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Dance lessons make physical therapy a treat for five young girls

Wednesday, January 22, 2014

Participants have experienced a delay in gross motor skills

From left to right, Ellie Ragland, Alexis Morgan, Andrea Smith, Emily Short and Isabella Fowler
Participants in the 12-week WellSpan pediatric outpatient rehabilitation dance class are, from left to right, Ellie Ragland, Alexis Morgan, Andrea Smith, Emily Short and Isabella Fowler. Physical therapist Jennifer Gazan led the class.


Emily Short is a four-year-old with spastic cerebral palsy. Alexis Morgan is five and struggles with autism. But for three minutes in December, they were crowd-pleasing ballerinas.

Their brief dance recital took place at WellSpan York Hospital.

Emily, Alexis, and three classmates, Isabella Fowler, Ellie Ragland and Andrea Smith, performed to a Disney song in front of an audience of thirty friends and family members.

The girls spent 12 weeks practicing for this special day, and when it was over they basked in the cheers and applause.

“They were so excited,” said physical therapist Jennifer Gazan of WellSpan pediatric outpatient rehabilitation. “Their faces were shining, and they were giving everyone hugs.”

Gazan created the dance class in September 2013 to make physical therapy more enjoyable, increase the students’ self-confidence and motivate them to participate more in their therapy.

“Every kid has something that motivates them, and you have to find what that motivation is,” she explained.

For these five little girls, it was dance lessons. Suddenly, therapy was fun. The girls became fast friends, delighting each other by wearing princess and ballerina costumes to class.

All the girls have experienced a delay in gross motor skills, and they need to work on improving their balance and coordination. It would have been difficult for the girls to participate in a regular, community-based dance class.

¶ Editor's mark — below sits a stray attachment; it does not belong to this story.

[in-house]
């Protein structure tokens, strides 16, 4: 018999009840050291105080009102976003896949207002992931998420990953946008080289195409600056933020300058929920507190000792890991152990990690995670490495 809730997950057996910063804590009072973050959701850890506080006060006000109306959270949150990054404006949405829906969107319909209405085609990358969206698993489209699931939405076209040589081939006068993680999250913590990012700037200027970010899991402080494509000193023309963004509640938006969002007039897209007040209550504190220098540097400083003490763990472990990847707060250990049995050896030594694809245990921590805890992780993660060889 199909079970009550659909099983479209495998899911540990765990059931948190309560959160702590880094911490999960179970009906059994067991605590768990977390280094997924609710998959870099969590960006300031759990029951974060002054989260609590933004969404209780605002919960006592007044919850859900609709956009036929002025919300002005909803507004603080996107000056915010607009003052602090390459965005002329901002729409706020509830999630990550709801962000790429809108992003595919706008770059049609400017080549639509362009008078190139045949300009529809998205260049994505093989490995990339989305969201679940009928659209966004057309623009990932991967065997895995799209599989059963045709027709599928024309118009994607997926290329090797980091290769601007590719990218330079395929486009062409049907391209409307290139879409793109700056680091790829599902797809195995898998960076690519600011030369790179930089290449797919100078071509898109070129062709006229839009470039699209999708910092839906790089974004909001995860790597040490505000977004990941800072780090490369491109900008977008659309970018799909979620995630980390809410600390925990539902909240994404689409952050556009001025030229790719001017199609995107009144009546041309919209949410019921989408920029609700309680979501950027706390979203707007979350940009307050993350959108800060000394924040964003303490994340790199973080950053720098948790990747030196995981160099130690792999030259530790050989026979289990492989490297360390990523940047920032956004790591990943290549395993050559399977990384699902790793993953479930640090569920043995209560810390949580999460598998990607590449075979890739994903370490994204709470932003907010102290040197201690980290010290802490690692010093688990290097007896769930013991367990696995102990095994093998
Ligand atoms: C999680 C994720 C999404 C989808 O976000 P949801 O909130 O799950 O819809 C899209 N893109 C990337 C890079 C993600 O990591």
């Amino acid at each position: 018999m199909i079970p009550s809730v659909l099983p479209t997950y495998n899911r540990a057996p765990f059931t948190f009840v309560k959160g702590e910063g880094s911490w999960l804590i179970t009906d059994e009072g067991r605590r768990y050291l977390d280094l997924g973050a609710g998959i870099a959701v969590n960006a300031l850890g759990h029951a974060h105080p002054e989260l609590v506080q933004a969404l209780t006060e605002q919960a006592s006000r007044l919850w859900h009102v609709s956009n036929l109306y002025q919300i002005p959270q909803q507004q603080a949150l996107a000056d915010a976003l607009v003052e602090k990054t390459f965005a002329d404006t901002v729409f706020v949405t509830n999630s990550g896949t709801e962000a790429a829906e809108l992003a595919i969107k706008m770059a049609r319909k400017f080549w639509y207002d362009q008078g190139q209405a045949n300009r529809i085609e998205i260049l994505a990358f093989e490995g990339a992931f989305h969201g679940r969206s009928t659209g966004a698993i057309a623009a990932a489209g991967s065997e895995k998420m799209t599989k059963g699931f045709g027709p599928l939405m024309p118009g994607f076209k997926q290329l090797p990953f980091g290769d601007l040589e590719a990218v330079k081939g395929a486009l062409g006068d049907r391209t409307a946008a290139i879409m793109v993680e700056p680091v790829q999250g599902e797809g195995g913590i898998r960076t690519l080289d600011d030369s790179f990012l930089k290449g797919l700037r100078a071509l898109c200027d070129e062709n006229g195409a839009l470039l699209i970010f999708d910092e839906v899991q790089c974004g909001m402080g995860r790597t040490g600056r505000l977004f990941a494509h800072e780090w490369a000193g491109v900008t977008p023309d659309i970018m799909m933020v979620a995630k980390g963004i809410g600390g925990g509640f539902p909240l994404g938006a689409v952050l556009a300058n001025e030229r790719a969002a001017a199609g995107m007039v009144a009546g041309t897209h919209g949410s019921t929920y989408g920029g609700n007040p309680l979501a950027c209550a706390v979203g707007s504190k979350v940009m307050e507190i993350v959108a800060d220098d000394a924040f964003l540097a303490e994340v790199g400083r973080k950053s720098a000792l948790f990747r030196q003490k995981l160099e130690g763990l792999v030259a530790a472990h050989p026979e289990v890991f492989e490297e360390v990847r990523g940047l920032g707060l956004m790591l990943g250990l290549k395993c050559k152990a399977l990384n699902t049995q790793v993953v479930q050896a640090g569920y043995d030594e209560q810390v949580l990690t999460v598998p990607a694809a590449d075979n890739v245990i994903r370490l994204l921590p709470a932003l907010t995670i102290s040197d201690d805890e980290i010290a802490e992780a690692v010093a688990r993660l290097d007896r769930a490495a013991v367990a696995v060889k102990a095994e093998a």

“She was always very shy,” said Emily’s mother, Theresa Short. “I never saw her so outgoing and personable as when she got to the class. Every day she would be asking, ‘When is dance therapy?’”

Alexis’s mother, Tarisa Morgan, agreed. “Once Alexis had friends with her she was more willing to try new things, and to keep trying if she couldn’t do it. Some of the things—like standing on one foot—I’ve never seen her do. I was just overwhelmed.”

As the recital drew near, the girls ramped up their focus. Gazan knew it was a good sign.

“You really have to get them to buy in to what you’re doing, so that they’ll follow through at home,” she said. “The girls were eager to learn and practiced at home.”

The big day finally arrived. After a last minute rehearsal, the room grew quiet. Cameras flashed and video rolled. The girls began their routine.

“As parents, we talked before hand about what we hoped would happen,” said Morgan. “But I think it exceeded all our expectations.”

Everyone celebrated with an after-party featuring cupcakes. The girls laughed and chatted.

“They were very proud of what they had accomplished,” Gazan said. “The class exceeded my expectations.”

A new ballerina class began in January. Gazan is also considering a program for boys, perhaps with a truck theme. It’s all about motivation, she says.

Meanwhile, Morgan can’t stop talking about the difference she sees in Alexis. “A year ago, I would have never thought she could make this kind of progress.”

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